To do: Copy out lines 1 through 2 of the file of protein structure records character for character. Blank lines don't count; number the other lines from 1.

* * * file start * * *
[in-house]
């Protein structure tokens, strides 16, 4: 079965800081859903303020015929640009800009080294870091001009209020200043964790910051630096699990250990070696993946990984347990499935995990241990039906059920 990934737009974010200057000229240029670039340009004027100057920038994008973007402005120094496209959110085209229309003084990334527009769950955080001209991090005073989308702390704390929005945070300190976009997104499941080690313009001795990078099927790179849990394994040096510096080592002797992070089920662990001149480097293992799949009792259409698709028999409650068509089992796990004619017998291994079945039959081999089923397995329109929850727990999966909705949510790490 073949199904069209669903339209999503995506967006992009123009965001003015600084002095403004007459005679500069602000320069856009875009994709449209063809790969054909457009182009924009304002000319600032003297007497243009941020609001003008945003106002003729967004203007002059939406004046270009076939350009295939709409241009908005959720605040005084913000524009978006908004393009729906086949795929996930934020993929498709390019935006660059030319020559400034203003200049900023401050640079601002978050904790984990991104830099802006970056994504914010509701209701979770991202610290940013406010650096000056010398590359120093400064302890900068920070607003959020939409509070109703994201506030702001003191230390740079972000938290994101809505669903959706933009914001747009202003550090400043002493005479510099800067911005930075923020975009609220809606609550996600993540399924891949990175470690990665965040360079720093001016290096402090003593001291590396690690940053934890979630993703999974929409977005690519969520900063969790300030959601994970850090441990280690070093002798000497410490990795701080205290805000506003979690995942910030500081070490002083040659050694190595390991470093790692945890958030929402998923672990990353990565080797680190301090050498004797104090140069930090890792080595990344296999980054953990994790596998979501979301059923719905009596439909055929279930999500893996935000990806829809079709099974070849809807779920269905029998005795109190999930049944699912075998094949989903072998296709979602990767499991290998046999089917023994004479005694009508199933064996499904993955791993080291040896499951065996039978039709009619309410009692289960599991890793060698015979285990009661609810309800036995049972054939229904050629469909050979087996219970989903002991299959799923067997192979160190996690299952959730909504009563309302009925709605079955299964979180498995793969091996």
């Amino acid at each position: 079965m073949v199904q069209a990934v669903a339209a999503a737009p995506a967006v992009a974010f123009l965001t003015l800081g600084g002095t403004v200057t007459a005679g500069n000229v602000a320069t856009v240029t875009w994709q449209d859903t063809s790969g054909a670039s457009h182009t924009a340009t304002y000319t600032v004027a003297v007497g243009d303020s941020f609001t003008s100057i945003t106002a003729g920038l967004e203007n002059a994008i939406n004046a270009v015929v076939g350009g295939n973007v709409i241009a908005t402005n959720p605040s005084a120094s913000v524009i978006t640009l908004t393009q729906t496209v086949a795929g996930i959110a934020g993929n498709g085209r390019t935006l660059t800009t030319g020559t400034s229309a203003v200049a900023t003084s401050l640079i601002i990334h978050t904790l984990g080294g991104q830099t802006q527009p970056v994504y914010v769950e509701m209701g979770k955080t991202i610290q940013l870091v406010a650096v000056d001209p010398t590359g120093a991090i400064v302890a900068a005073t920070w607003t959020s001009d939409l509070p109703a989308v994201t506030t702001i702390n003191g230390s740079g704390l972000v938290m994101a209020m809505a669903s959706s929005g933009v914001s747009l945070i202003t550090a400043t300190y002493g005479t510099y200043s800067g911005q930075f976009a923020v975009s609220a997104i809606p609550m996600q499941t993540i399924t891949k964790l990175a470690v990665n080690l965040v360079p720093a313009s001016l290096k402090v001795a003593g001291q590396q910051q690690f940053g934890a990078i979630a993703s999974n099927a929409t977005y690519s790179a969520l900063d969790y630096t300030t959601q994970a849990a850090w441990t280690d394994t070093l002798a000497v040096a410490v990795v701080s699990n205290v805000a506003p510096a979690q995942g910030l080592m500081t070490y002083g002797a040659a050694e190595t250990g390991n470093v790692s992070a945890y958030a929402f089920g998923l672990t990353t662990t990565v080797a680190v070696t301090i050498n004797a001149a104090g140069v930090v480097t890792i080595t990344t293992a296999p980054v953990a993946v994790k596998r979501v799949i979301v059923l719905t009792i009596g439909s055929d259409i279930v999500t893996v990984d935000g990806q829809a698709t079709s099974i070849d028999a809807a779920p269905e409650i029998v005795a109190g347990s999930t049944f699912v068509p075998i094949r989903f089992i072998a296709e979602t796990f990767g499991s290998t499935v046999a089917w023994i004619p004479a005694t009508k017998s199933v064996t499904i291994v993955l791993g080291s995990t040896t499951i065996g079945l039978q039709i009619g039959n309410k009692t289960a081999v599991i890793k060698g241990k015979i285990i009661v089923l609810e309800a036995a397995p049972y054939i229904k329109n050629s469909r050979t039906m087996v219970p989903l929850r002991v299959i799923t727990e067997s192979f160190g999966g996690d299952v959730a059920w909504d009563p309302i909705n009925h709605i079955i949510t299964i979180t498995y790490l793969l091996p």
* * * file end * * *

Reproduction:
[in-house]
């Protein structure tokens, strides 16, 4: 079965800081859903303020015929640009800009080294870091001009209020200043964790910051630096699990250990070696993946990984347990499935995990241990039906059920 990934737009974010200057000229240029670039340009004027100057920038994008973007402005120094496209959110085209229309003084990334527009769950955080001209991090005073989308702390704390929005945070300190976009997104499941080690313009001795990078099927790179849990394994040096510096080592002797992070089920662990001149480097293992799949009792259409698709028999409650068509089992796990004619017998291994079945039959081999089923397995329109929850727990999966909705949510790490 073949199904069209669903339209999503995506967006992009123009965001003015600084002095403004007459005679500069602000320069856009875009994709449209063809790969054909457009182009924009304002000319600032003297007497243009941020609001003008945003106002003729967004203007002059939406004046270009076939350009295939709409241009908005959720605040005084913000524009978006908004393009729906086949795929996930934020993929498709390019935006660059030319020559400034203003200049900023401050640079601002978050904790984990991104830099802006970056994504914010509701209701979770991202610290940013406010650096000056010398590359120093400064302890900068920070607003959020939409509070109703994201506030702001003191230390740079972000938290994101809505669903959706933009914001747009202003550090400043002493005479510099800067911005930075923020975009609220809606609550996600993540399924891949990175470690990665965040360079720093001016290096402090003593001291590396690690940053934890979630993703999974929409977005690519969520900063969790300030959601994970850090441990280690070093002798000497410490990795701080205290805000506003979690995942910030500081070490002083040659050694190595390991470093790692945890958030929402998923672990990353990565080797680190301090050498004797104090140069930090890792080595990344296999980054953990994790596998979501979301059923719905009596439909055929279930999500893996935000990806829809079709099974070849809807779920269905029998005795109190999930049944699912075998094949989903072998296709979602990767499991290998046999089917023994004479005694009508199933064996499904993955791993080291040896499951065996039978039709009619309410009692289960599991890793060698015979285990009661609810309800036995049972054939229904050629469909050979087996219970989903002991299959799923067997192979160190996690299952959730909504009563309302009925709605079955299964979180498995793969091996």